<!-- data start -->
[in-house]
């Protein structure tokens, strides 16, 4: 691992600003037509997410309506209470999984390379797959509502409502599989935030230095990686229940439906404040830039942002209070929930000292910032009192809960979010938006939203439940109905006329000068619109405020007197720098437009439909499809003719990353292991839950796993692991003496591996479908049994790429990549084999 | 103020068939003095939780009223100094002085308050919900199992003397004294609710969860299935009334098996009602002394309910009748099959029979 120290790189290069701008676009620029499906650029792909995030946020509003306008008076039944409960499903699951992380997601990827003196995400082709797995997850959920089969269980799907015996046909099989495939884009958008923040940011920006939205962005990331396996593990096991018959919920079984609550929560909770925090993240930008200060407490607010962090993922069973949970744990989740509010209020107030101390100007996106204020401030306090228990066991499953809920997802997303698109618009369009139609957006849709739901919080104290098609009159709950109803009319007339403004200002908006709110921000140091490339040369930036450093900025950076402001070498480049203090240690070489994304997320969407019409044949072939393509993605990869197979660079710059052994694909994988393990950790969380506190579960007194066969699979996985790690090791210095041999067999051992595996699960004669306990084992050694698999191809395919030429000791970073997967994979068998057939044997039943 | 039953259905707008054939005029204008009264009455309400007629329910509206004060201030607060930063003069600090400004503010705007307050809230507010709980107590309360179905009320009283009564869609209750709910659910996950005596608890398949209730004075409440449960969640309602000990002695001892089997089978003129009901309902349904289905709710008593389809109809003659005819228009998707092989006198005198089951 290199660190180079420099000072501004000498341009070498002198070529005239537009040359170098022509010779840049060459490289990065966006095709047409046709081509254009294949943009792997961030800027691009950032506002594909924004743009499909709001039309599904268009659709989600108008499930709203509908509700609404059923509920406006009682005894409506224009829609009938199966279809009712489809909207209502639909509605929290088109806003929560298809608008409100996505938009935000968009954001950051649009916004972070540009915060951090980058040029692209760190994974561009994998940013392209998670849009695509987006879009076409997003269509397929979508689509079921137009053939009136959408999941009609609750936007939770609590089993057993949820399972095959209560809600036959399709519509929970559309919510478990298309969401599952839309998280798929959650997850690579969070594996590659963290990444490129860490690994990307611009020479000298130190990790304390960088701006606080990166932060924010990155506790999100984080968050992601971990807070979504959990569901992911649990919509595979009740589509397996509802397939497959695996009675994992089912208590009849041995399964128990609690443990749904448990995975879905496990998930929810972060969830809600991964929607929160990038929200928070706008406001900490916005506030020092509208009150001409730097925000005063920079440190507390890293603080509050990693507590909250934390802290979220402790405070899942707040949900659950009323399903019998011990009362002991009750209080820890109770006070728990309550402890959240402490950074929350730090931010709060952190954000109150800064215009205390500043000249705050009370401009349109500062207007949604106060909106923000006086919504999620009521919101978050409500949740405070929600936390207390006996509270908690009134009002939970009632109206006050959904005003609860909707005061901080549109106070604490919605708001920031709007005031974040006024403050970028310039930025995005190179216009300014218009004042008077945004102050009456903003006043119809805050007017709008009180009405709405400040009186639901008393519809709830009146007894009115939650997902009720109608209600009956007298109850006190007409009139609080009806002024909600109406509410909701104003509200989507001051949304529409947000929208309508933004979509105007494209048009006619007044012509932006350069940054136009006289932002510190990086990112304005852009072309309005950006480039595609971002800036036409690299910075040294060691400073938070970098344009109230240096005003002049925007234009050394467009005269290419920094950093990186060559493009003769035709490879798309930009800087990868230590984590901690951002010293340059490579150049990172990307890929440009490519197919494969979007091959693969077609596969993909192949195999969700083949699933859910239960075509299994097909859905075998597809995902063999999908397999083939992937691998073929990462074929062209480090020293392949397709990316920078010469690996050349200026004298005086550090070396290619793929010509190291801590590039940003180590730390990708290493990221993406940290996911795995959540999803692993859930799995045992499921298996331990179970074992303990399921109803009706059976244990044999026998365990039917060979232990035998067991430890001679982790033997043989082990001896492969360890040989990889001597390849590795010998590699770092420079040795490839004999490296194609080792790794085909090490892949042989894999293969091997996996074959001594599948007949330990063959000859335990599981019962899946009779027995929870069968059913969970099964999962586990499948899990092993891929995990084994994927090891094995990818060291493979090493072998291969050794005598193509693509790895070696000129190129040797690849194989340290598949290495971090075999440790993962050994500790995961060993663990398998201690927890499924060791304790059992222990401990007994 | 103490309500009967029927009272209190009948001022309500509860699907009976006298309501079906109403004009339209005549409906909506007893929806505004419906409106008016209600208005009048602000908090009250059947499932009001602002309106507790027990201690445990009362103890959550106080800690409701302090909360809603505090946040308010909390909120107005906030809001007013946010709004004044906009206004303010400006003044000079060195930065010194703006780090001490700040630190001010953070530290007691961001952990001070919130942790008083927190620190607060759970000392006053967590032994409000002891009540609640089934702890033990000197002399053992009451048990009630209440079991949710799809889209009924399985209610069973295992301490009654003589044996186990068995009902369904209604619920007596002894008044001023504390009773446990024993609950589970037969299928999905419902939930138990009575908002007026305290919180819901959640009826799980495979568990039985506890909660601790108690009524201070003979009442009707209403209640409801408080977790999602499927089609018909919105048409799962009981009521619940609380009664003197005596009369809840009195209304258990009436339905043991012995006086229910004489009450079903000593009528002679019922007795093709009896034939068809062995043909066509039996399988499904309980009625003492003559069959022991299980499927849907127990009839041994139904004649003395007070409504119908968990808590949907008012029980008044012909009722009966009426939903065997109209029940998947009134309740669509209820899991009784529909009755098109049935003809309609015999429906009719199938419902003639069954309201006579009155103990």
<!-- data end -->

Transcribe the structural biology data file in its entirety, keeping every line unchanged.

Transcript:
[in-house]
């Protein structure tokens, strides 16, 4: 691992600003037509997410309506209470999984390379797959509502409502599989935030230095990686229940439906404040830039942002209070929930000292910032009192809960979010938006939203439940109905006329000068619109405020007197720098437009439909499809003719990353292991839950796993692991003496591996479908049994790429990549084999 | 103020068939003095939780009223100094002085308050919900199992003397004294609710969860299935009334098996009602002394309910009748099959029979 120290790189290069701008676009620029499906650029792909995030946020509003306008008076039944409960499903699951992380997601990827003196995400082709797995997850959920089969269980799907015996046909099989495939884009958008923040940011920006939205962005990331396996593990096991018959919920079984609550929560909770925090993240930008200060407490607010962090993922069973949970744990989740509010209020107030101390100007996106204020401030306090228990066991499953809920997802997303698109618009369009139609957006849709739901919080104290098609009159709950109803009319007339403004200002908006709110921000140091490339040369930036450093900025950076402001070498480049203090240690070489994304997320969407019409044949072939393509993605990869197979660079710059052994694909994988393990950790969380506190579960007194066969699979996985790690090791210095041999067999051992595996699960004669306990084992050694698999191809395919030429000791970073997967994979068998057939044997039943 | 039953259905707008054939005029204008009264009455309400007629329910509206004060201030607060930063003069600090400004503010705007307050809230507010709980107590309360179905009320009283009564869609209750709910659910996950005596608890398949209730004075409440449960969640309602000990002695001892089997089978003129009901309902349904289905709710008593389809109809003659005819228009998707092989006198005198089951 290199660190180079420099000072501004000498341009070498002198070529005239537009040359170098022509010779840049060459490289990065966006095709047409046709081509254009294949943009792997961030800027691009950032506002594909924004743009499909709001039309599904268009659709989600108008499930709203509908509700609404059923509920406006009682005894409506224009829609009938199966279809009712489809909207209502639909509605929290088109806003929560298809608008409100996505938009935000968009954001950051649009916004972070540009915060951090980058040029692209760190994974561009994998940013392209998670849009695509987006879009076409997003269509397929979508689509079921137009053939009136959408999941009609609750936007939770609590089993057993949820399972095959209560809600036959399709519509929970559309919510478990298309969401599952839309998280798929959650997850690579969070594996590659963290990444490129860490690994990307611009020479000298130190990790304390960088701006606080990166932060924010990155506790999100984080968050992601971990807070979504959990569901992911649990919509595979009740589509397996509802397939497959695996009675994992089912208590009849041995399964128990609690443990749904448990995975879905496990998930929810972060969830809600991964929607929160990038929200928070706008406001900490916005506030020092509208009150001409730097925000005063920079440190507390890293603080509050990693507590909250934390802290979220402790405070899942707040949900659950009323399903019998011990009362002991009750209080820890109770006070728990309550402890959240402490950074929350730090931010709060952190954000109150800064215009205390500043000249705050009370401009349109500062207007949604106060909106923000006086919504999620009521919101978050409500949740405070929600936390207390006996509270908690009134009002939970009632109206006050959904005003609860909707005061901080549109106070604490919605708001920031709007005031974040006024403050970028310039930025995005190179216009300014218009004042008077945004102050009456903003006043119809805050007017709008009180009405709405400040009186639901008393519809709830009146007894009115939650997902009720109608209600009956007298109850006190007409009139609080009806002024909600109406509410909701104003509200989507001051949304529409947000929208309508933004979509105007494209048009006619007044012509932006350069940054136009006289932002510190990086990112304005852009072309309005950006480039595609971002800036036409690299910075040294060691400073938070970098344009109230240096005003002049925007234009050394467009005269290419920094950093990186060559493009003769035709490879798309930009800087990868230590984590901690951002010293340059490579150049990172990307890929440009490519197919494969979007091959693969077609596969993909192949195999969700083949699933859910239960075509299994097909859905075998597809995902063999999908397999083939992937691998073929990462074929062209480090020293392949397709990316920078010469690996050349200026004298005086550090070396290619793929010509190291801590590039940003180590730390990708290493990221993406940290996911795995959540999803692993859930799995045992499921298996331990179970074992303990399921109803009706059976244990044999026998365990039917060979232990035998067991430890001679982790033997043989082990001896492969360890040989990889001597390849590795010998590699770092420079040795490839004999490296194609080792790794085909090490892949042989894999293969091997996996074959001594599948007949330990063959000859335990599981019962899946009779027995929870069968059913969970099964999962586990499948899990092993891929995990084994994927090891094995990818060291493979090493072998291969050794005598193509693509790895070696000129190129040797690849194989340290598949290495971090075999440790993962050994500790995961060993663990398998201690927890499924060791304790059992222990401990007994 | 103490309500009967029927009272209190009948001022309500509860699907009976006298309501079906109403004009339209005549409906909506007893929806505004419906409106008016209600208005009048602000908090009250059947499932009001602002309106507790027990201690445990009362103890959550106080800690409701302090909360809603505090946040308010909390909120107005906030809001007013946010709004004044906009206004303010400006003044000079060195930065010194703006780090001490700040630190001010953070530290007691961001952990001070919130942790008083927190620190607060759970000392006053967590032994409000002891009540609640089934702890033990000197002399053992009451048990009630209440079991949710799809889209009924399985209610069973295992301490009654003589044996186990068995009902369904209604619920007596002894008044001023504390009773446990024993609950589970037969299928999905419902939930138990009575908002007026305290919180819901959640009826799980495979568990039985506890909660601790108690009524201070003979009442009707209403209640409801408080977790999602499927089609018909919105048409799962009981009521619940609380009664003197005596009369809840009195209304258990009436339905043991012995006086229910004489009450079903000593009528002679019922007795093709009896034939068809062995043909066509039996399988499904309980009625003492003559069959022991299980499927849907127990009839041994139904004649003395007070409504119908968990808590949907008012029980008044012909009722009966009426939903065997109209029940998947009134309740669509209820899991009784529909009755098109049935003809309609015999429906009719199938419902003639069954309201006579009155103990």